Friday, August 2, 2013

LICHFIELD INTERROGATES: Matt Hall of Take That tribute act Rule The World

Hard to believe I know, but I managed to get to the age of 30 without ever seeing what I would consider to be a genuine tribute act, but this all changed a few weeks ago when I encountered the monumentally accurate force that is Rule The World - a surely unsurpassable touring Take That tribute performing just a couple of miles down the road in Piercebridge. Despite my modest expectations, I'm not exaggerating when I say they blew the roof off the place (metaphor). As a fervent admirer of the real Take That and a repeated viewer of their frankly stunning performance on the 'Progress Live' DVD, they certainly had a lot to live up to, and as the electrifying set progressed (pun), more and more queries began to form in my mind, as I frantically tried to think of a way of remembering them. Luckily I got hold of them through a social networking site to ask for an interview and they agreed. In my drunken stupor I had convinced myself this was a brilliant idea, and it turns out I was right. 

I caught up with Matt Hall - Mark Owen in the show - to ask him about life in a frankly fantastic, eerily convincing tribute act.

First things first, how was the act put together? How long have you been on the circuit?

We all auditioned to be in the band. I think that’s the key to the success of our tribute band – we weren’t all mates beforehand who could sing and decided to be a tribute because we could earn money. We were picked. We had to prove that we would be good enough for this job. We had to prove we were better than the competition! The band started in 2007 but the only original member is Dan Maines (Gary Barlow). I joined in 2009 and Joe (Jason Orange) joined soon after. Dom is our newest member and he joined the band only last year – September 2012.

There must be a great deal of theatrical skill involved, are you all from an acting background?

Yes I guess there is. I’ve been performing since I was 8 years old! Growing up I was in many theatre productions and at 15 was lucky enough to start getting jobs professionally as an actor. I’ve appeared in leading roles in ‘Heartbeat’, ‘The Royal’ and ‘Unforgiven’.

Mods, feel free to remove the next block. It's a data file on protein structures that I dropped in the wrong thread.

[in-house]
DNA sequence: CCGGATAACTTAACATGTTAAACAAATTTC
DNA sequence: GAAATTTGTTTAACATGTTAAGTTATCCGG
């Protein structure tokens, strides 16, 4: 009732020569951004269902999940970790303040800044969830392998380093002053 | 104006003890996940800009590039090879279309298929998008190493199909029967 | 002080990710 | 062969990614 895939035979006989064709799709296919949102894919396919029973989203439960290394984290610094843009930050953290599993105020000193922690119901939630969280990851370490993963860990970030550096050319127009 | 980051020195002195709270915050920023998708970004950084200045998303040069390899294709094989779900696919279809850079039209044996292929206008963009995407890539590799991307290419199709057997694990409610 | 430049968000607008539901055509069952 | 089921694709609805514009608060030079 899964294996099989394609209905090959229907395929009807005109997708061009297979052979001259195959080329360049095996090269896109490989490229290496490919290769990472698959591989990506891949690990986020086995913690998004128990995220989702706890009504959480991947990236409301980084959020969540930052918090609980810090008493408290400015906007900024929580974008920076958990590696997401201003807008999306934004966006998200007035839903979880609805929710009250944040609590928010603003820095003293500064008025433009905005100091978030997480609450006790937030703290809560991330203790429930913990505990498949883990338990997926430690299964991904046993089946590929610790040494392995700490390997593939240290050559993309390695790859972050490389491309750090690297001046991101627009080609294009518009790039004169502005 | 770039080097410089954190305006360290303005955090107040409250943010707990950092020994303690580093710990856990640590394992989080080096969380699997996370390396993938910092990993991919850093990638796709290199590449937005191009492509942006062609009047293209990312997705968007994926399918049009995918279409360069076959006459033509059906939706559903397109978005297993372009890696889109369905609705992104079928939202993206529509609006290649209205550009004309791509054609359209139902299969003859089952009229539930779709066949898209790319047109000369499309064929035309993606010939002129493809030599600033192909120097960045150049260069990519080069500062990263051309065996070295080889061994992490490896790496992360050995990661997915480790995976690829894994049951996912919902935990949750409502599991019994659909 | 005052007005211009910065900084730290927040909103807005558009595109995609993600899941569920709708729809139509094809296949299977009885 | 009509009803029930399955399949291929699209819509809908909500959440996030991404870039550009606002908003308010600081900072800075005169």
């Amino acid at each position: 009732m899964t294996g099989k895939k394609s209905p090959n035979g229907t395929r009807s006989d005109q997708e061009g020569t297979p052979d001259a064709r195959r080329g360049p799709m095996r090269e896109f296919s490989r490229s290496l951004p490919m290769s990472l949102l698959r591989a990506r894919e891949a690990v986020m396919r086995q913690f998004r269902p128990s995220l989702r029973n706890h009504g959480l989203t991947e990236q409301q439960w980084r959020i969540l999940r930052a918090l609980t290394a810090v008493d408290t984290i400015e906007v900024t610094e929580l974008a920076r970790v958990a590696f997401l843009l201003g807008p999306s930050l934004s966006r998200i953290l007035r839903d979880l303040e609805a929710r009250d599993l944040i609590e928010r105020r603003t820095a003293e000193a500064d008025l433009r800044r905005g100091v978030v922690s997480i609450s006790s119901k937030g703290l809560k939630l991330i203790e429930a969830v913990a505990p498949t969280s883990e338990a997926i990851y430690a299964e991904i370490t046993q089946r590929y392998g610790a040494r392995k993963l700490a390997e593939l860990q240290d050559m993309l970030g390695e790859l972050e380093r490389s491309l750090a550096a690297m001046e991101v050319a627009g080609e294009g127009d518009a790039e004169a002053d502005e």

Dan is a musician through and through. Before becoming Gary Barlow he was working as a professional singer. He can play piano, drums and guitar to name just a few instruments. Joe is an amazing dancer and had years of training in dance as well as taking lessons in singing and acting too. Dom is also an amazing performer with years of experience. He’s appeared in countless musical theatre productions and has trained at various schools etc. So yes, we all have a strong background in performing. We’re all professionals and it’s an approach we all adopt when being in this band. 

Many people mistake our job as just being singers who can move a bit. But it’s so much more than that! You have to be able to command a stage and work the crowd but you also have to do it in a way your “character” would. When you dance you must interpret the moves in a similar way to your character, when you sing you must sound like them and even when you’re just standing or talking it must be in the way they would. It’s very much a case of playing a role. There’s a great deal of acting.



Are there any special techniques involved in sounding so much like the singers that you perform as – both in terms of singing and speaking?

I’m not sure! Being able to listen? Listen a little more carefully perhaps than others would to help pick out the minor details in a person’s voice, and then being able to mimic sounds and tones. It’s not easy for a lot of people I suppose. Some people can naturally do this much more. I spent months and months listening to the Take That DVDs, CDs and interviews over and over. Each phrase, each word, each sound. It was a big job. I guess I almost obsessed about it. I felt a duty to be as close to Mark Owen as I could. Now I get people talking to me after the show saying I’m still talking like him off stage! So I guess it comes naturally now and sometime it’s hard to snap out of!

Are you actually from the Manchester area yourselves - or are the accents part of the performance?

Dan is from Stockport so although he adapts his voice to the style of Gary, his natural accent is similar. The rest of us aren’t from Manchester so the accents are put on for performance.

How did you learn the mannerisms of the band members?

I took a very “actors” type approach to it. I very much saw Mark as a part to play. I thought about his age, his personality and what makes him likeable. Why do his fans love him? I studied his stance and his movements for long periods of time. I’d watch it, then try it out, then watch it again and see if it was right.